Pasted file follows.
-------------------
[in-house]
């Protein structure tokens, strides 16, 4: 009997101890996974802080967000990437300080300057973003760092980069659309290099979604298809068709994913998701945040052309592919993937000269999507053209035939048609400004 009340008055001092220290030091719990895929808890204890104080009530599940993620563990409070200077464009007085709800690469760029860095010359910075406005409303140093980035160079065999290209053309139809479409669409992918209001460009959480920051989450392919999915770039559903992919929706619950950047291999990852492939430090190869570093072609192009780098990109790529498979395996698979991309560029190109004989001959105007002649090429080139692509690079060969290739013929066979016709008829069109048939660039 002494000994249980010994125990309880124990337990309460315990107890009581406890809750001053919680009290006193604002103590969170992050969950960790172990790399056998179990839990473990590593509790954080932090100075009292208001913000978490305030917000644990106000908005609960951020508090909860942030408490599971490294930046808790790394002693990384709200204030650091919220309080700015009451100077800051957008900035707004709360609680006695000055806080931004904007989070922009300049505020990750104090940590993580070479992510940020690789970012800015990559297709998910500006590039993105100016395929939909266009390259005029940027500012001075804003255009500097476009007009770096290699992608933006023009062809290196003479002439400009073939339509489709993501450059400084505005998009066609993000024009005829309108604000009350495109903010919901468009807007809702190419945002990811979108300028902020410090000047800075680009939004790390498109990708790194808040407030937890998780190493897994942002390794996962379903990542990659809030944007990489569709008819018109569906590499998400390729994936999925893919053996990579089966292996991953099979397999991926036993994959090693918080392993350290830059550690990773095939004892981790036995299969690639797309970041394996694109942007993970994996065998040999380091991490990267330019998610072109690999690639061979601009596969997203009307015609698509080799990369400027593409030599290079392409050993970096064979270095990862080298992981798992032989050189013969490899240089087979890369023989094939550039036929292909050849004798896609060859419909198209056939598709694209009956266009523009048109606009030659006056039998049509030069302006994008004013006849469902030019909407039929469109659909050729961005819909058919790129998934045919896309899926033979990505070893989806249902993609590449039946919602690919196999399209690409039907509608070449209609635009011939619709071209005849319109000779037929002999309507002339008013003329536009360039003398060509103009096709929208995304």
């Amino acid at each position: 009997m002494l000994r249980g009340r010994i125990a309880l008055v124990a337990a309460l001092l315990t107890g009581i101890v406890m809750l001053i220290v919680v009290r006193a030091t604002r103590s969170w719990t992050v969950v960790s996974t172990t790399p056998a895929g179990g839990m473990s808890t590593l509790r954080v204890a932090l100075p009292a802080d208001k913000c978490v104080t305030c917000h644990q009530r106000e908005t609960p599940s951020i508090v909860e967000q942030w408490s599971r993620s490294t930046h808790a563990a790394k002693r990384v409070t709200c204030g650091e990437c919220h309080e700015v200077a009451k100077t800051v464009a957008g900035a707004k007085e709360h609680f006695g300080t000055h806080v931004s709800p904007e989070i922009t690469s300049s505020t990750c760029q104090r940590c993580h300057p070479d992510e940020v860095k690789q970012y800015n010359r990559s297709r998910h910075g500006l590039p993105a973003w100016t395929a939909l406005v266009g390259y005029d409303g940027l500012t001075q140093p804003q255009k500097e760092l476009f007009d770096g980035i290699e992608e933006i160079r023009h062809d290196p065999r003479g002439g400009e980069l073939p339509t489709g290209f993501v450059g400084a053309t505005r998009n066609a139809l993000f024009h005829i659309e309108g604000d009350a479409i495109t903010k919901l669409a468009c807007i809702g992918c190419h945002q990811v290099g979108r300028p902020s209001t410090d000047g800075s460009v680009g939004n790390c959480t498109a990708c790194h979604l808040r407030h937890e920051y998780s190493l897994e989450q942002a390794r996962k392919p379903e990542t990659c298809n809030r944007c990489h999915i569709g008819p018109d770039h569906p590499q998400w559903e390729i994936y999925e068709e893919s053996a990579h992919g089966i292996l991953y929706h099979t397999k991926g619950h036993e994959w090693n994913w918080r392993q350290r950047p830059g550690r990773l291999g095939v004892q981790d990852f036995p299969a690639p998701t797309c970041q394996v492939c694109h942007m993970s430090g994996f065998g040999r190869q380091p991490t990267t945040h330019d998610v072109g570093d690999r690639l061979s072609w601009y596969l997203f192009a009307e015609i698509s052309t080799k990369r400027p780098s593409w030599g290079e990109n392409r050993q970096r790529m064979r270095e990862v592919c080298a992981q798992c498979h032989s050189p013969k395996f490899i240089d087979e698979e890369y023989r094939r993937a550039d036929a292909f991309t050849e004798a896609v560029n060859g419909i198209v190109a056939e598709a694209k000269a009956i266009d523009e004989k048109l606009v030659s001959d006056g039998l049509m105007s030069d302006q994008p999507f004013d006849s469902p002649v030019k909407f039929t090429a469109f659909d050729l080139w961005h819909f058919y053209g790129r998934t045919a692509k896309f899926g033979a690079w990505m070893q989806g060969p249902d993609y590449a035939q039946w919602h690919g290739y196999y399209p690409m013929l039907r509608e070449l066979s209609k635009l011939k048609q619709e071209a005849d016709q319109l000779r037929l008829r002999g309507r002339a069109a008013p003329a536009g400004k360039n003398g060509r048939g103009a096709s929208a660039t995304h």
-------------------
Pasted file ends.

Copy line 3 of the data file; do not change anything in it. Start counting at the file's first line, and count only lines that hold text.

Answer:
């Amino acid at each position: 009997m002494l000994r249980g009340r010994i125990a309880l008055v124990a337990a309460l001092l315990t107890g009581i101890v406890m809750l001053i220290v919680v009290r006193a030091t604002r103590s969170w719990t992050v969950v960790s996974t172990t790399p056998a895929g179990g839990m473990s808890t590593l509790r954080v204890a932090l100075p009292a802080d208001k913000c978490v104080t305030c917000h644990q009530r106000e908005t609960p599940s951020i508090v909860e967000q942030w408490s599971r993620s490294t930046h808790a563990a790394k002693r990384v409070t709200c204030g650091e990437c919220h309080e700015v200077a009451k100077t800051v464009a957008g900035a707004k007085e709360h609680f006695g300080t000055h806080v931004s709800p904007e989070i922009t690469s300049s505020t990750c760029q104090r940590c993580h300057p070479d992510e940020v860095k690789q970012y800015n010359r990559s297709r998910h910075g500006l590039p993105a973003w100016t395929a939909l406005v266009g390259y005029d409303g940027l500012t001075q140093p804003q255009k500097e760092l476009f007009d770096g980035i290699e992608e933006i160079r023009h062809d290196p065999r003479g002439g400009e980069l073939p339509t489709g290209f993501v450059g400084a053309t505005r998009n066609a139809l993000f024009h005829i659309e309108g604000d009350a479409i495109t903010k919901l669409a468009c807007i809702g992918c190419h945002q990811v290099g979108r300028p902020s209001t410090d000047g800075s460009v680009g939004n790390c959480t498109a990708c790194h979604l808040r407030h937890e920051y998780s190493l897994e989450q942002a390794r996962k392919p379903e990542t990659c298809n809030r944007c990489h999915i569709g008819p018109d770039h569906p590499q998400w559903e390729i994936y999925e068709e893919s053996a990579h992919g089966i292996l991953y929706h099979t397999k991926g619950h036993e994959w090693n994913w918080r392993q350290r950047p830059g550690r990773l291999g095939v004892q981790d990852f036995p299969a690639p998701t797309c970041q394996v492939c694109h942007m993970s430090g994996f065998g040999r190869q380091p991490t990267t945040h330019d998610v072109g570093d690999r690639l061979s072609w601009y596969l997203f192009a009307e015609i698509s052309t080799k990369r400027p780098s593409w030599g290079e990109n392409r050993q970096r790529m064979r270095e990862v592919c080298a992981q798992c498979h032989s050189p013969k395996f490899i240089d087979e698979e890369y023989r094939r993937a550039d036929a292909f991309t050849e004798a896609v560029n060859g419909i198209v190109a056939e598709a694209k000269a009956i266009d523009e004989k048109l606009v030659s001959d006056g039998l049509m105007s030069d302006q994008p999507f004013d006849s469902p002649v030019k909407f039929t090429a469109f659909d050729l080139w961005h819909f058919y053209g790129r998934t045919a692509k896309f899926g033979a690079w990505m070893q989806g060969p249902d993609y590449a035939q039946w919602h690919g290739y196999y399209p690409m013929l039907r509608e070449l066979s209609k635009l011939k048609q619709e071209a005849d016709q319109l000779r037929l008829r002999g309507r002339a069109a008013p003329a536009g400004k360039n003398g060509r048939g103009a096709s929208a660039t995304h």